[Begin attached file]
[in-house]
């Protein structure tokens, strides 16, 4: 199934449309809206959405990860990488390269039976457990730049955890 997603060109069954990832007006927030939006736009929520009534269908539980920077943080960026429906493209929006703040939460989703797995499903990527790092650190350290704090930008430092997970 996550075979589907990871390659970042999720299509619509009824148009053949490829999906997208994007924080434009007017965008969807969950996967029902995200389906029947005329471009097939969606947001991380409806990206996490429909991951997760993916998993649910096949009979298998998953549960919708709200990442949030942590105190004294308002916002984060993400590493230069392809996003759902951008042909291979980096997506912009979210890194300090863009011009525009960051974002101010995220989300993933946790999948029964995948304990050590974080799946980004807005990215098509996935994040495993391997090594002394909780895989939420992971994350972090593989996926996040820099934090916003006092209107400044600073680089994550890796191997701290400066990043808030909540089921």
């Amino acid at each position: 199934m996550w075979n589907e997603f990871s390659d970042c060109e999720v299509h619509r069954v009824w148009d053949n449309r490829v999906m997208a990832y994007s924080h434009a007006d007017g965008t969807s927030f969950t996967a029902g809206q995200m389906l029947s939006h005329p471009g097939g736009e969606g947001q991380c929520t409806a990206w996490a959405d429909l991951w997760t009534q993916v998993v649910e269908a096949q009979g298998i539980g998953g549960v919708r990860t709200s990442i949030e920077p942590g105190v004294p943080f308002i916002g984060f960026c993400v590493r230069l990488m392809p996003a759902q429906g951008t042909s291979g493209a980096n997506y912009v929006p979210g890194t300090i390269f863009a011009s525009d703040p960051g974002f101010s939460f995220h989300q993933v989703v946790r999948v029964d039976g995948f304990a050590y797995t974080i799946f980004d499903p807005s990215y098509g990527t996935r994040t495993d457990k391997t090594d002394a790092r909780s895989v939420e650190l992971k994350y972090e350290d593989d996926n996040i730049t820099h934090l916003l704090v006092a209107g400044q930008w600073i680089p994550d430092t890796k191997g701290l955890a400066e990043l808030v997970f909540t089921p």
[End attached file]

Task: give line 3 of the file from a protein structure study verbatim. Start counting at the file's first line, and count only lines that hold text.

């Amino acid at each position: 199934m996550w075979n589907e997603f990871s390659d970042c060109e999720v299509h619509r069954v009824w148009d053949n449309r490829v999906m997208a990832y994007s924080h434009a007006d007017g965008t969807s927030f969950t996967a029902g809206q995200m389906l029947s939006h005329p471009g097939g736009e969606g947001q991380c929520t409806a990206w996490a959405d429909l991951w997760t009534q993916v998993v649910e269908a096949q009979g298998i539980g998953g549960v919708r990860t709200s990442i949030e920077p942590g105190v004294p943080f308002i916002g984060f960026c993400v590493r230069l990488m392809p996003a759902q429906g951008t042909s291979g493209a980096n997506y912009v929006p979210g890194t300090i390269f863009a011009s525009d703040p960051g974002f101010s939460f995220h989300q993933v989703v946790r999948v029964d039976g995948f304990a050590y797995t974080i799946f980004d499903p807005s990215y098509g990527t996935r994040t495993d457990k391997t090594d002394a790092r909780s895989v939420e650190l992971k994350y972090e350290d593989d996926n996040i730049t820099h934090l916003l704090v006092a209107g400044q930008w600073i680089p994550d430092t890796k191997g701290l955890a400066e990043l808030v997970f909540t089921p």